Young Readers and the Allure of Fantasy – Part II
- Monday, April 10, 2006
Still, Davis has a code of ethics when dealing with the supernatural in his writing. “In my 'Dragons in Our Midst' series, I had real kids in real time with a real Christ, so blending reality with fantasy and staying within a biblically allowable framework was very difficult.” Davis chose to follow stringent guidelines as he developed the supernatural elements of the plot, a decision he felt was especially important because he mixed a “real” world with a fantasy world.*
Davis asserts that writers who create a completely imaginary world have more freedom with fantasy content. He uses Donita Paul, author of the "DragonKeeper" series as an example. “Donita wrote in a completely different world with a different set of rules, so she didn’t have to wrestle with the issues I did. She maintained a biblical morality and worldview, but she could be freer with a number of fantasy elements. She could have a good wizard and magic within the guidelines. I could not.
“A simple test of good fantasy is whether or not it reflects established truth,” adds Davis. “The fantasy story is a conduit. It doesn’t pretend to be true or the source of truth; it only wants to paint a picture of truth in a symbolic format.”
Sharing symbolic truth is a goal for Randall Mortenson, author of the "Landon Snow" series written for children ages 9 to 12. “I wanted to combine my two greatest loves: the literature of the Bible and the literature of fantasy.” The "Snow" books, which tackle such theological issues as sovereignty, grace, good, and evil, portray the young protagonist, Landon, as he is called into adventure after reading Scripture.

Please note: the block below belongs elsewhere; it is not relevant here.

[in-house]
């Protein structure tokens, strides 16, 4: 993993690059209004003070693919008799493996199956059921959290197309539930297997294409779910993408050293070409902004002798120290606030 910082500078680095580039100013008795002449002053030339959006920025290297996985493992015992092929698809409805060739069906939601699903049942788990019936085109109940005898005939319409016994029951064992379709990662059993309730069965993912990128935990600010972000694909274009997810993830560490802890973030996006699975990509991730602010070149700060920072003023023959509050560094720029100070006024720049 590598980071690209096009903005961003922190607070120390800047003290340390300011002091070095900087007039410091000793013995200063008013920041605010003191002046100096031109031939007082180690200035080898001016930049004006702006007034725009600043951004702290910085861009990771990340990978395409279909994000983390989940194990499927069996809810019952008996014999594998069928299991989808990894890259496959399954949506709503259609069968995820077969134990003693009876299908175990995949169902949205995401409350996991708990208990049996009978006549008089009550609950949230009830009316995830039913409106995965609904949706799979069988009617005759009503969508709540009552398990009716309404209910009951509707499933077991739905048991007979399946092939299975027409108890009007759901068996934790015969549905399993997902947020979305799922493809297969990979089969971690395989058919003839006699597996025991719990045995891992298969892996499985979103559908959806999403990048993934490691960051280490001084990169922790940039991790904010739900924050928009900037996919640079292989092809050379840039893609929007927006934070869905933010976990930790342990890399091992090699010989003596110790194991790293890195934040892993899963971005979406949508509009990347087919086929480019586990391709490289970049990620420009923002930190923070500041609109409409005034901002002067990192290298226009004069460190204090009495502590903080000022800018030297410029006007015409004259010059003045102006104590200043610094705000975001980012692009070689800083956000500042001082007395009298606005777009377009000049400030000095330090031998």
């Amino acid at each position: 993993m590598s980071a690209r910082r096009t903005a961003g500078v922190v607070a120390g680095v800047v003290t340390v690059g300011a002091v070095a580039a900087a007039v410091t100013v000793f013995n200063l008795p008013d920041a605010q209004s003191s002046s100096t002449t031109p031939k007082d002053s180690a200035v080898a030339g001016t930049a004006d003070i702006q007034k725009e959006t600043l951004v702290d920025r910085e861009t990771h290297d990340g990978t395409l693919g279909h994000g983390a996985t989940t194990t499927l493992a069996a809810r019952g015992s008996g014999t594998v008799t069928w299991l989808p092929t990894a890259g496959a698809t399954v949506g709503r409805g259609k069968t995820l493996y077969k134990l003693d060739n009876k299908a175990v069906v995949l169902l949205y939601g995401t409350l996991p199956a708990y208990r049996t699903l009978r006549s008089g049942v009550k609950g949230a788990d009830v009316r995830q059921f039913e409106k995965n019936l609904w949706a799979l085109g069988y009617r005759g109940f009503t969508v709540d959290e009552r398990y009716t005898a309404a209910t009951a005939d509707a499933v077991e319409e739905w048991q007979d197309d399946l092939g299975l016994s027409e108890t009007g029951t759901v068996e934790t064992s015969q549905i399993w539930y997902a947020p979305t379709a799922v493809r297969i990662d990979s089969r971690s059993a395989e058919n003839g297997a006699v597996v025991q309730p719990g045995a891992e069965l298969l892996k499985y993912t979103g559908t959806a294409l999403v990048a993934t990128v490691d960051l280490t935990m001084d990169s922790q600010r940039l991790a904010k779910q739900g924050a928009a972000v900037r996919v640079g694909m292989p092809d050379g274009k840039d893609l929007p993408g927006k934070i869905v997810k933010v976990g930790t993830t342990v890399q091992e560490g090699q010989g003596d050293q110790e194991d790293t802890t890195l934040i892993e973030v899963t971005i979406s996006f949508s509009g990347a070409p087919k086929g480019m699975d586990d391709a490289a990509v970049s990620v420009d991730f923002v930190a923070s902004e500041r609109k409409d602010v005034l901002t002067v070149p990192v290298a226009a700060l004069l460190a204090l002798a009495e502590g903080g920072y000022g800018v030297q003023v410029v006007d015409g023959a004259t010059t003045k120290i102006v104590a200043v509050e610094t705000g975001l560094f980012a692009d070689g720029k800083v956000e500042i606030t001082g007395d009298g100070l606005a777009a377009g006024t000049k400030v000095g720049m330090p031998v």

“The adventure for the Christian begins when we heed Jesus' call to ‘follow me,’” says Mortenson. “My books illustrate that there is One who is above our adventures who knows the bigger purpose.” In Mortenson’s series, the protagonist, Landon, also confronts evil and learns that part of the journey is seeking to follow God's path even amid shadows. “To follow God’s path, we need His light to show us the way,” adds Mortenson, who seeks to point kids back to the Bible when he writes.
Paul’s book, "DragonSpell," follows its main character, Kale, as she discovers the love of her creator, and the acceptance of her savior – but it’s all in symbolic language. “I don’t spell out the Gospel or preach through my stories. I want to stir up an interest and send the reader on his own quest to find God through Jesus Christ,” says Paul.
Of course, not all fantasy is written with Christian symbolism. That doesn’t necessarily mean there aren’t redemptive themes within the story. Davis encourages parents to test the literature against the principles he’s mentioned and talk about its themes with their children. “A parent who is well-versed in how to explain fantasy concepts can help children discern between fantasy magic and magic that is condemned in Scripture.”
According to Davis, the parent’s role in all of life includes giving their children vivid illustrations that relate to the bedrock of spiritual truth, the Bible. “It is up to the reader and his or her parental guides to relate the images of fantasy to reality. The fantasy story is powerful because it paints indelible pictures that might not readily appear in other writings. As the reader remembers the pictures of good fantasy, he remembers the spiritual connections and the reality behind it. Since Jesus used this kind of teaching, it would be a tragedy to abandon the genre simply because it has been taken into dark places. I believe it’s time to redeem fantasy from the darkness and bring it back to the light where it belongs.”
Recently on Books
Have something to say about this article? Leave your comment via Facebook below!
Listen to Your Favorite Pastors
Add Crosswalk.com content to your siteBrowse available content